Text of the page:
Category Archives: school

And, I repeat: WTF?

By now, perhaps you have heard that Michael Jackson died.  If you have not, I would like to know what rock you have been under and whether there is any room there for me.

Los Angeles, the city that for better or worse I currently call home, is hosting a memorial service for the King of Pop today.  People have been going slightly insane trying to score tickets for this thing, which is expected to draw a hell of a lot more people than will fit into the Staples Center.  There are overflow plans and there are security plans, the second of which will be funded by the City of Los Angeles.

Now, I couldn’t give two craps and a hula hoop about Jackson when he was alive, other than to be sad at what a talented child turned into, but I’ll tell you what I do care about.  The Los Angeles Unified School District.  And the Fire Department.  And the Police Department.  And [insert here any one of numerous public services funded by my tax dollars].

Los Angeles, along with the rest of the State of California, is completely broke.  Bankrupt.  Belly-up, busted, in the red, and gone to the wall.  The city is struggling, cutting back on essential services, and raining pink slips on teachers like confetti.  And we’re paying for the fucking security at a memorial service for a singer?

Once again, Los Angeles proves it knows the cost of everything and the value of nothing.

Here’s another blogger on this topic.

Because I know you really want to know

            Since I know you are all waiting with bated breath to learn the results of our preschool search, I bring you the following PSA.  J has been on the ground in LA for a week now, and he has ferreted out a preschool.  Actually, I ferreted several out and lined up appointments for him, neatly spaced in one-and-a-half-hour slots with an extra half-hour for lunch.  There were a few that had spaces available, and after careful consideration, we have chosen one and we have put down a deposit.

            It is a synagogue preschool, which means no more Christmas plays or Easter hat parades, although I have a sneaking suspicion I will be attending a Purim carnival or two.  That suits me just fine; if the kids are going to be learning about a religion, I vote for it to be ours. 

            The director impressed us with her concern for children’s developmental level and her understanding that children do not all fit a single mold.  Zachary will start the week we move.  Twice a week, Benjamin will be in a transitional class, which means I need to be there, too, even though I am pretty sure he won’t notice my presence if there are toys and other children around.

So, you can all rest easy tonight, knowing all we have left to sort out is housing, transportation, and sunscreen.

            Every now and then, I get tagged for memes.  I want to comply, really I do.  I am a rule-follower by nature.  But, I never seem to like the posts I put together out of memes.  So, if you have tagged me and I have not come through, please do not curse me with seven-years bad luck and please forgive me.

            I do, however, make a point to acknowledge all the kindness I am shown here on the internet.  Sheila, over at My Memories, has given me this lovely piece of bling:


It is really a wonderful award because it goes out to “the blogs that you’ve discovered that you can’t possibly live without. They make you laugh, cry, think and feel connected every time you read a post. They give you a thrill as you see them loading into your browser and you get an equally satisfying thrill when you see that they have commented on your blog.”  It originates over here, and recipients are to go and link to those they are giving the award to.  Thank you so very much, Sheila, for passing on an award you so richly deserved.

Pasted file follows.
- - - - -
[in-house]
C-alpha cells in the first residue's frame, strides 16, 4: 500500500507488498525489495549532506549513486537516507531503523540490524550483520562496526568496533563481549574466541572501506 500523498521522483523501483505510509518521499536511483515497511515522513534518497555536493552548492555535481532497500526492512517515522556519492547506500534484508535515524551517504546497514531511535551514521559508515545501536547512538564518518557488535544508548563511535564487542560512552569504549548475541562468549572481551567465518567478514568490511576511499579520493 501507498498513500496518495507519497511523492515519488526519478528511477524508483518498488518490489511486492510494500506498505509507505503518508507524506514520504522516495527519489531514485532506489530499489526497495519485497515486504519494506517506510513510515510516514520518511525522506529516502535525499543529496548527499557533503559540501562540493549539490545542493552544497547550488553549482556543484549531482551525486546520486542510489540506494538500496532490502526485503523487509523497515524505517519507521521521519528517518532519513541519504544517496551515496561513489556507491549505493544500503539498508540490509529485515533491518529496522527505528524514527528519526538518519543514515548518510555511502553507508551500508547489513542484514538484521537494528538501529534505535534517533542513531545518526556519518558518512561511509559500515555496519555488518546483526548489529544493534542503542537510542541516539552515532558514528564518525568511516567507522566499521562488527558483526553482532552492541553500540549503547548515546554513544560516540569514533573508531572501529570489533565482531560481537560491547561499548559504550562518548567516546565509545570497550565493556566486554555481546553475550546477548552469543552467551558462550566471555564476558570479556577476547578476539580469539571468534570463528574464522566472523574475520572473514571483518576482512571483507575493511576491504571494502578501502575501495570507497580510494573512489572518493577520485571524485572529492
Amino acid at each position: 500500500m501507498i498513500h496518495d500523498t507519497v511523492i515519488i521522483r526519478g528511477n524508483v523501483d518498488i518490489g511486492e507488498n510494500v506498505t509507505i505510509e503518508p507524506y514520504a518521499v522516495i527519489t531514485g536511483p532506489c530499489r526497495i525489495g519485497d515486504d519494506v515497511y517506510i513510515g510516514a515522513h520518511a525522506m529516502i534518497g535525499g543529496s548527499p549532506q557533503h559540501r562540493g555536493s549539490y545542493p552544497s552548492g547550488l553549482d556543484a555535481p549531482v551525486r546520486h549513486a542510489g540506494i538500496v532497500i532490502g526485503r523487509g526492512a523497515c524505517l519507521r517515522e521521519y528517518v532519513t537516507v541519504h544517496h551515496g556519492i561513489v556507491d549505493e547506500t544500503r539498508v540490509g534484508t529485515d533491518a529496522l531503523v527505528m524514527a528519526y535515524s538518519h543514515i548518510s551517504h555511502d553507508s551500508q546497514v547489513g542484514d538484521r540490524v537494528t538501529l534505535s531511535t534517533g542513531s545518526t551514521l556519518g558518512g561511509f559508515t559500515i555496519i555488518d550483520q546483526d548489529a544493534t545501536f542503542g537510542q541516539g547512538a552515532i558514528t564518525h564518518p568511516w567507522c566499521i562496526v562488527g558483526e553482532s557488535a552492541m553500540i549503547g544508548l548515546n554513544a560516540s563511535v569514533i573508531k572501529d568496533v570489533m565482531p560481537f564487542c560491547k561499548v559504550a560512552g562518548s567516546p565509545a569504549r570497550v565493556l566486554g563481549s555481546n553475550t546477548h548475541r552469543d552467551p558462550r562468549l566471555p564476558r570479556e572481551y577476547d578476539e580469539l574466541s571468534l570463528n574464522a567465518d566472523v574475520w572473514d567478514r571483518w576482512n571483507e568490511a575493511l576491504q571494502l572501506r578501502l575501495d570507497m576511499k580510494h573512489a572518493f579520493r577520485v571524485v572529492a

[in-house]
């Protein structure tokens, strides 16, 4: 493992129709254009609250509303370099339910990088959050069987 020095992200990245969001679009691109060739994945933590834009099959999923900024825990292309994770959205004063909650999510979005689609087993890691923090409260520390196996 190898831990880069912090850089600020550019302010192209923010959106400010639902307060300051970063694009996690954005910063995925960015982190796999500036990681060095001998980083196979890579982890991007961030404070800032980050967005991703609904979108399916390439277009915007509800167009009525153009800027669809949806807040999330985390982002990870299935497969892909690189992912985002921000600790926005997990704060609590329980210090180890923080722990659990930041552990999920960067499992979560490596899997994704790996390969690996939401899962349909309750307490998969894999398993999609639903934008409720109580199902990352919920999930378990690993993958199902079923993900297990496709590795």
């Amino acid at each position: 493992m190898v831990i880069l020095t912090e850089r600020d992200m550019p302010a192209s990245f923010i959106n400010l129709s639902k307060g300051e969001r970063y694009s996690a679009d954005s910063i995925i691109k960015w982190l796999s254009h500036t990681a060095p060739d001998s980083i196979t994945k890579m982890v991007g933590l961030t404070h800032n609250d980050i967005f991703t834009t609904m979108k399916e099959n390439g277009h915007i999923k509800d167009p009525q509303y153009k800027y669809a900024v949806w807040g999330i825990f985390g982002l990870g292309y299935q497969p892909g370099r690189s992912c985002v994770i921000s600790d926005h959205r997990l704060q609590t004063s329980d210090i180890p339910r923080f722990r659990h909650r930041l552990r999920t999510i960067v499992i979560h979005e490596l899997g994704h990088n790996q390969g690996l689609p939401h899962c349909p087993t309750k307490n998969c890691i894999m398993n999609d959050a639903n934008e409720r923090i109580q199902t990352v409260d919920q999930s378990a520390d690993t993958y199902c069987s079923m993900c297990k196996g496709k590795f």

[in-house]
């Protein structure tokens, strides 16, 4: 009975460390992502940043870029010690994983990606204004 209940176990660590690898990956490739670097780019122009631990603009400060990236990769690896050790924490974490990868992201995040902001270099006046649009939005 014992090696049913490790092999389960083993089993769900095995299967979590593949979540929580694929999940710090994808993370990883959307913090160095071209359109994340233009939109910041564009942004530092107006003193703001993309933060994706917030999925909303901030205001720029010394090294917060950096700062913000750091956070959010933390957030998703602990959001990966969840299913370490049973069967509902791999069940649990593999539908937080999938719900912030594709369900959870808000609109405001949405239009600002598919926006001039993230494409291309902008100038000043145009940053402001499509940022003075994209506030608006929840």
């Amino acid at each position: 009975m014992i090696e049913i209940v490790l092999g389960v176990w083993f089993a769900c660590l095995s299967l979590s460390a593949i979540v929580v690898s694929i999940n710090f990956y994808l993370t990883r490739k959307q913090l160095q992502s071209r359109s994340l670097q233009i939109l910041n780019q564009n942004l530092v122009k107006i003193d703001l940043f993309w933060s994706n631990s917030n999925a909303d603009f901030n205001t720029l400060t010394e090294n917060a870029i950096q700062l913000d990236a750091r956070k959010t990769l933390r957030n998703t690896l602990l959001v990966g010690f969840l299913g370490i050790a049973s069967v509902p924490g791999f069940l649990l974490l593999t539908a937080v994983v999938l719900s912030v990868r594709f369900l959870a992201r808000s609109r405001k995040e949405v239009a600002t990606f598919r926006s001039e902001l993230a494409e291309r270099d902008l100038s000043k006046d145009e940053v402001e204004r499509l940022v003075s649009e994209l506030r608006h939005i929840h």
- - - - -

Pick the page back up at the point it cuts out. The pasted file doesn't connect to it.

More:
Now, for the fun part.  I decided I had to limit it to two blogs, but I read about 100.  It was tough going, but I chose two blogs to which I really am addicted, to the point that I shove all other posts out of the way when I see them come up in my Google Reader:

            Flutter, because you are honest and raw but still snarky;

            And Becky, at Mommy Wants Vodka, because I think I have a crush on your snarkiness.

            Does anybody notice a trend, here?

            You may notice that, now and again, I get these awards, but I never pass them along to Julie.  This is odd, you may think, as I clearly read her blog every day and engage with it on a rather intense level, not to mention my joy every time I get one of her very thoughtful comments.  The problem is, none of these awards ever seen to sum up the way I feel about Julie’s blog.  I could invent one of my own, but we all know how technologically adept I am.  So, to Julie I award the first (and perhaps only) “People who say you are thinking too much are clearly not thinking enough” award.  And, Julie?  If you can figure out a way to fit that on a button, please feel free to pass it along.

             That’s it. Back tomorrow with weight and substance and all the good, dark stuff you have come to dread expect at this here blog.


            It wasn’t the first time I had heard it.  It wasn’t the twelfth time I had heard it.  I have heard it so much over the last week that it runs like a cartoon jingle through my mind while I wash the dishes and unexpectedly pops out of my mouth when my husband and I are discussing Nietzsche over a glass of port after the kids are in bed.*  I recite it like a mantra twenty times while brushing my teeth, although I do suspect it has the opposite effect of an actual mantra.

            Because I know it is true, I start making calls at 5 PM, which is surely not the ideal time to try to have a phone conversation around my house, but since Los Angeles is eight hours behind us… well, you do the math.  I spend every spare minute during the day on the computer: researching preschools, sending emails, and creating a spreadsheet of relevant information and actions taken.  I make note of places to call once they are open for business, and I call while the children are injuring entertaining one another, later while J is bathing them, and even later, long after I ought to be in bed.